What the British papers didn’t say is that Romania flung open its doors for international assistance, unlike many countries which strictly ban all foreigners from visiting children’s homes. It is now illegal to institutionalize children under the age of two and all abandoned children now go directly to foster families. It is also one of the few poor countries that has successfully banned the sale of children under the dubious business of international adoptions (this charity calls it child trafficking).
Some years ago I worked as a PR to an EU-funded project which raised awareness about the fact that Romania had implemented child rights legislation. My job was to tell international journalists that things had changed, that babies were no longer being institutionalized (or being sold) and that foster care was the order of the day. There were still huge problems due to poverty and corruption but a fundamental change had been made. The American, Dutch, Russian and French media were open to this news but British journalists seemed unable to get their editors to allow them to come and investigate.
Eventually I found out why: an editor told me “whenever we need a horror story about institutionalized children we send someone to Romania, where they can always find a sad case to report on. These stories don’t have the same appeal when they come from Bulgaria, the Czech Republic or other places.” He was interested in the fact that Romania was the only Central and East European country to have reformed its child welfare system so thoroughly but told me “this isn’t a news story.”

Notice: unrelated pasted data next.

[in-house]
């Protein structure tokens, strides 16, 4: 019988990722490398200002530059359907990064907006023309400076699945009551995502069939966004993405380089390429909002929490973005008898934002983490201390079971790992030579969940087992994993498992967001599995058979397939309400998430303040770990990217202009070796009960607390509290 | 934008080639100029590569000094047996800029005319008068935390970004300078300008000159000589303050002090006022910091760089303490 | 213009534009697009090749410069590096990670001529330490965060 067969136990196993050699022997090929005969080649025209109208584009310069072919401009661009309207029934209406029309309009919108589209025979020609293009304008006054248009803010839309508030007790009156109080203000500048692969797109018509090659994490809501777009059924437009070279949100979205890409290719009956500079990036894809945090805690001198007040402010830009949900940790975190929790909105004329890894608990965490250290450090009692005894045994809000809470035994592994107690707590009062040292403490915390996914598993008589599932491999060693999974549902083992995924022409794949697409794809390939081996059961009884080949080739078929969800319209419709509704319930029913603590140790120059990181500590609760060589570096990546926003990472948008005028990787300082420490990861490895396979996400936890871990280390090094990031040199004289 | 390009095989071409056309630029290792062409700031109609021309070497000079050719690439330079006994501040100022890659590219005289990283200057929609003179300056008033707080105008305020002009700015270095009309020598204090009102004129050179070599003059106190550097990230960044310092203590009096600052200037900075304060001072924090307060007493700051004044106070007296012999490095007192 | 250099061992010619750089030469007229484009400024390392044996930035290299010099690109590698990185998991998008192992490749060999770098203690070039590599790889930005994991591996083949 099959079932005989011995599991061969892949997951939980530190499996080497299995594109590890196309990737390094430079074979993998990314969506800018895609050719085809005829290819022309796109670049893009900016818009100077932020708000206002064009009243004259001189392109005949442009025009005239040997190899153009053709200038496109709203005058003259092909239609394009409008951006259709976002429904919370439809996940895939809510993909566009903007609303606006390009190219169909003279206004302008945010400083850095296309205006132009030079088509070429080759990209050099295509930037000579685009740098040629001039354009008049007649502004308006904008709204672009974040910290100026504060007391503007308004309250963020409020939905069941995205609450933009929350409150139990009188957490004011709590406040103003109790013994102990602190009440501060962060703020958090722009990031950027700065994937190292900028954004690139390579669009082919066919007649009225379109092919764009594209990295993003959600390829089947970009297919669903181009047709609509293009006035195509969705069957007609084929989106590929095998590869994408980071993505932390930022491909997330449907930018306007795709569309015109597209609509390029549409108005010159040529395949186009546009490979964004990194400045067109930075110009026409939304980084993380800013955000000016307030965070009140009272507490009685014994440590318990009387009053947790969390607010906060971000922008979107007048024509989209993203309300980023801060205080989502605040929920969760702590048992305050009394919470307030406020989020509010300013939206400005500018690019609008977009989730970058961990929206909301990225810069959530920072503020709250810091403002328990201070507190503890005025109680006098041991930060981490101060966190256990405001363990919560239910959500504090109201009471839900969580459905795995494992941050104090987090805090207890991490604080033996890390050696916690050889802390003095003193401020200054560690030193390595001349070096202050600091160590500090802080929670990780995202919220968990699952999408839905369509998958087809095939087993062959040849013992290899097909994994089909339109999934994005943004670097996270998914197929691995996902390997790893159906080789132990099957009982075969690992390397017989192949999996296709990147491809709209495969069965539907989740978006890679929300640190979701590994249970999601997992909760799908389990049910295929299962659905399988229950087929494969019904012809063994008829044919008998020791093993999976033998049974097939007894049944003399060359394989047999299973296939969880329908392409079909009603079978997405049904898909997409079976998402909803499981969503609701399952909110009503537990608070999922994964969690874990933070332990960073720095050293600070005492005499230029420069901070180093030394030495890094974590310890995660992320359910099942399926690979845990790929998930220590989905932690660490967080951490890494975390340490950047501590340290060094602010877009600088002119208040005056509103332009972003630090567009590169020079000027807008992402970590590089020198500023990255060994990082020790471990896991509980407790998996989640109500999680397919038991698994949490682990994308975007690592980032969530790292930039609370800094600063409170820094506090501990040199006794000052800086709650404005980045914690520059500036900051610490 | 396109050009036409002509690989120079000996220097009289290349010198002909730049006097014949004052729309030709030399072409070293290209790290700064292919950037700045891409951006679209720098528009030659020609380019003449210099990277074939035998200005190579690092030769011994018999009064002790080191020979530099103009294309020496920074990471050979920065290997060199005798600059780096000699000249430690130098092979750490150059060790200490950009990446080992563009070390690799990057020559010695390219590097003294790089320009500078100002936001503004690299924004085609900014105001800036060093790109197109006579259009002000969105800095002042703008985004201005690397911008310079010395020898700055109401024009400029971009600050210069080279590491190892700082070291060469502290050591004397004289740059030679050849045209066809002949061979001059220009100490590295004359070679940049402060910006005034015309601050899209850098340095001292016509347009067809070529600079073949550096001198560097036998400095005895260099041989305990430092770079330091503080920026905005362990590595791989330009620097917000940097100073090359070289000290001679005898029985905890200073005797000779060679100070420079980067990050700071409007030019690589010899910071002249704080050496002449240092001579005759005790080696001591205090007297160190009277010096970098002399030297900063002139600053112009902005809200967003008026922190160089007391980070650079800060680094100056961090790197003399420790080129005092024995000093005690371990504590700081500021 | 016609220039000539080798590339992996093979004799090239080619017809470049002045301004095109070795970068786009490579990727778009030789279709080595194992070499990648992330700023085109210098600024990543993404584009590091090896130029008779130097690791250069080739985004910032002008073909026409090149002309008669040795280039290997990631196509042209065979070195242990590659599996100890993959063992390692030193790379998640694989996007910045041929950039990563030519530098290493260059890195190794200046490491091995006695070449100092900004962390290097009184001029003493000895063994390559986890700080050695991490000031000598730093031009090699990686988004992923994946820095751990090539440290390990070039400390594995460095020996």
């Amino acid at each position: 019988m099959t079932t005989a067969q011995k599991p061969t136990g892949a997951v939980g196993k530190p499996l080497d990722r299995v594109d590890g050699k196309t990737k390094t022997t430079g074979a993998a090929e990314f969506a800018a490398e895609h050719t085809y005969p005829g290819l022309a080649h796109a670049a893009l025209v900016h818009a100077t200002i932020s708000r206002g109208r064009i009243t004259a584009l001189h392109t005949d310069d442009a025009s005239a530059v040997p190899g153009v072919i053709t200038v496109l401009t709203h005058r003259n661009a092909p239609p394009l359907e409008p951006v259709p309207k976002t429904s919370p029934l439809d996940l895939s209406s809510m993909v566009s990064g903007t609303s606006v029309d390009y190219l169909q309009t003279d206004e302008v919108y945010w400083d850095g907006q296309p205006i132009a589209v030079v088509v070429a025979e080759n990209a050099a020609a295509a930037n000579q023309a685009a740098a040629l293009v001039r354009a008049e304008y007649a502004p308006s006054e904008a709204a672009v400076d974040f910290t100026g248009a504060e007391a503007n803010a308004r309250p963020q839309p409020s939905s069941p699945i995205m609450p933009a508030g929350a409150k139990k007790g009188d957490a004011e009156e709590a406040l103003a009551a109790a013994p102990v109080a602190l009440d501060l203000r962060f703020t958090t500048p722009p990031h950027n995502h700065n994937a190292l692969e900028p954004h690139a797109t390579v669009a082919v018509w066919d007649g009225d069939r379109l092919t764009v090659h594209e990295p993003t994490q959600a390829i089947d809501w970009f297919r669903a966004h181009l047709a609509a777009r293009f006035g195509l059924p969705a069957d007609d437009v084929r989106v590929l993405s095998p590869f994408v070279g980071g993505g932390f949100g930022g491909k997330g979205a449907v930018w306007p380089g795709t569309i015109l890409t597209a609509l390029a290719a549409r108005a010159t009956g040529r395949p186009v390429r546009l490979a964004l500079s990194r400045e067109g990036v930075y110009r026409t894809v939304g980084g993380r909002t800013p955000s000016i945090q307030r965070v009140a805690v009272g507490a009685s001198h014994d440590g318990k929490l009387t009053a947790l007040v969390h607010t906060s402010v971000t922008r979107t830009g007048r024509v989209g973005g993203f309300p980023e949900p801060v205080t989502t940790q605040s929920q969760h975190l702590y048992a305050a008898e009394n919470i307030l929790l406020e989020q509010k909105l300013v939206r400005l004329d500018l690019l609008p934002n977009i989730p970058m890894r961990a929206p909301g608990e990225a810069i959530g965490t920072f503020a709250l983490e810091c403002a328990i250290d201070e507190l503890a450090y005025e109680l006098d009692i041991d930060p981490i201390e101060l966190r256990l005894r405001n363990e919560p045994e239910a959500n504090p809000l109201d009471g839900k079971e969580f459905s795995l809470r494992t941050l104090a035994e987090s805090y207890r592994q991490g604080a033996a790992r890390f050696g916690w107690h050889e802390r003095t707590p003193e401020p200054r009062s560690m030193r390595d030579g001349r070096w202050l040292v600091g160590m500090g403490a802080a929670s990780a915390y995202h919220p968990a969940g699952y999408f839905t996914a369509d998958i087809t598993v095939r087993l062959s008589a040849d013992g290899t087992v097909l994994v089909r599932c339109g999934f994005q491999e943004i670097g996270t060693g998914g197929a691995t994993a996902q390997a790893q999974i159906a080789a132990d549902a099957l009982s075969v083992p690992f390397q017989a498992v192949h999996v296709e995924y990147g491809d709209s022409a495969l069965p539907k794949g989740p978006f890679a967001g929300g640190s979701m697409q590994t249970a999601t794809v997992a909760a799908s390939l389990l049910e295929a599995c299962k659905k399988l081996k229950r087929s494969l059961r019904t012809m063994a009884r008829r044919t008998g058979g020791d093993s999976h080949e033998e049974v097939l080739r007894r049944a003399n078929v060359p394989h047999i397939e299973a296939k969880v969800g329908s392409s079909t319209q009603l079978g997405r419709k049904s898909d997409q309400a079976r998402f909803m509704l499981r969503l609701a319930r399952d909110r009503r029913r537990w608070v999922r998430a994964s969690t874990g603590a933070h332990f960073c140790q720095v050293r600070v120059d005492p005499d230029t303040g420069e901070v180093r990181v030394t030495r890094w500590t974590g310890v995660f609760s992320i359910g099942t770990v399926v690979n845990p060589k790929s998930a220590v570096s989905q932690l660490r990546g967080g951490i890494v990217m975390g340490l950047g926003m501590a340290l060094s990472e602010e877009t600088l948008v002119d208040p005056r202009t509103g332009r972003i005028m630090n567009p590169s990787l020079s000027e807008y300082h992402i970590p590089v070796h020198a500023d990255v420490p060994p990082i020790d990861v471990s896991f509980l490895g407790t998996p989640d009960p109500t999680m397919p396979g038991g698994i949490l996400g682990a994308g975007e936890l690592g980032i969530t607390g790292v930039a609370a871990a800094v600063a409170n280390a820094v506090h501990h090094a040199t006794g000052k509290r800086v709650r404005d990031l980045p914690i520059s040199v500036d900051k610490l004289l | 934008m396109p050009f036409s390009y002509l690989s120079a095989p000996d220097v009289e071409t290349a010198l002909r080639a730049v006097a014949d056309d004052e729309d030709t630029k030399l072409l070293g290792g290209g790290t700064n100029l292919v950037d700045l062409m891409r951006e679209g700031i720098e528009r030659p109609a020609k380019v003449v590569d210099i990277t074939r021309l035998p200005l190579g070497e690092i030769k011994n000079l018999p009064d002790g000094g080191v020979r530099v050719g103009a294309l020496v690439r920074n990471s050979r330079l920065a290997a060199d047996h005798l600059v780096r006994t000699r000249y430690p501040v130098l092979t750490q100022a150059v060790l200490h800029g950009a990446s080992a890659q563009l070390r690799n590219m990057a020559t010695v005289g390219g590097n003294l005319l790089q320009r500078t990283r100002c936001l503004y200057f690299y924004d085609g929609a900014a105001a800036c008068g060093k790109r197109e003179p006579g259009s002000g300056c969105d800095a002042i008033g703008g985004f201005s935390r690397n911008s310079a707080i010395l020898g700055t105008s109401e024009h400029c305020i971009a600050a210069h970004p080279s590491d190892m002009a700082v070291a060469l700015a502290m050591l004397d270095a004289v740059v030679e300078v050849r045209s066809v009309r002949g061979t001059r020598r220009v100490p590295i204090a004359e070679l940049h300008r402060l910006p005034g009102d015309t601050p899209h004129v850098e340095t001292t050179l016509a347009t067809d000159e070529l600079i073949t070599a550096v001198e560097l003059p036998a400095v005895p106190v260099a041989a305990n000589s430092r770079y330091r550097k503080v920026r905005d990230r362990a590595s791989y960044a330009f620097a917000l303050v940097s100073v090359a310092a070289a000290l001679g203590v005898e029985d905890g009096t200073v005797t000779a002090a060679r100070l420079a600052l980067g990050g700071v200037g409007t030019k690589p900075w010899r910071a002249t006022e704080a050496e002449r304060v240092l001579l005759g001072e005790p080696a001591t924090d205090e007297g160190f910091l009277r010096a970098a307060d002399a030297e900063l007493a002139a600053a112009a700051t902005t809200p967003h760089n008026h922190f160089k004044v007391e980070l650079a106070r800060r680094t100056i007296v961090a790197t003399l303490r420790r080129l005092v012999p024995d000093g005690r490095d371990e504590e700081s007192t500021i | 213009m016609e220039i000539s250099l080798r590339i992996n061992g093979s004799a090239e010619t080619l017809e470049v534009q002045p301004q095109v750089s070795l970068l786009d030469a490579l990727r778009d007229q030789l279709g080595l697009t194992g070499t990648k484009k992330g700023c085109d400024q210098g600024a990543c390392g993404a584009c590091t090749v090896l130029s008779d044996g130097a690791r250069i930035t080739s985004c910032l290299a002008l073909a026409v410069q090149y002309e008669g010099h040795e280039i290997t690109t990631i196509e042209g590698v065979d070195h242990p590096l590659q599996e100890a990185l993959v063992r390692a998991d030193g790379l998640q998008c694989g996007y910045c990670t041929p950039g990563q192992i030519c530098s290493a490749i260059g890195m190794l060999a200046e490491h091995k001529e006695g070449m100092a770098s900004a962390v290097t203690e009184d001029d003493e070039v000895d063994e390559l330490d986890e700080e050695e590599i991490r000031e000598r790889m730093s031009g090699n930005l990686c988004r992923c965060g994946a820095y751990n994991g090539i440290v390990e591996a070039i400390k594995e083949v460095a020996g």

Tabloid editors like to attach particular stories to specific countries so that readers will make immediate associations (orphan, gypsy, scrounger, beggar, thief, immigrant in the case of Romania). To explain that there are so many gypsies in Romania because they weren’t wiped out in WW2 (as happened in some of the neighbouring countries) or that most Romanians have no intention of moving to the UK, is too complicated and boring for tabloid editors.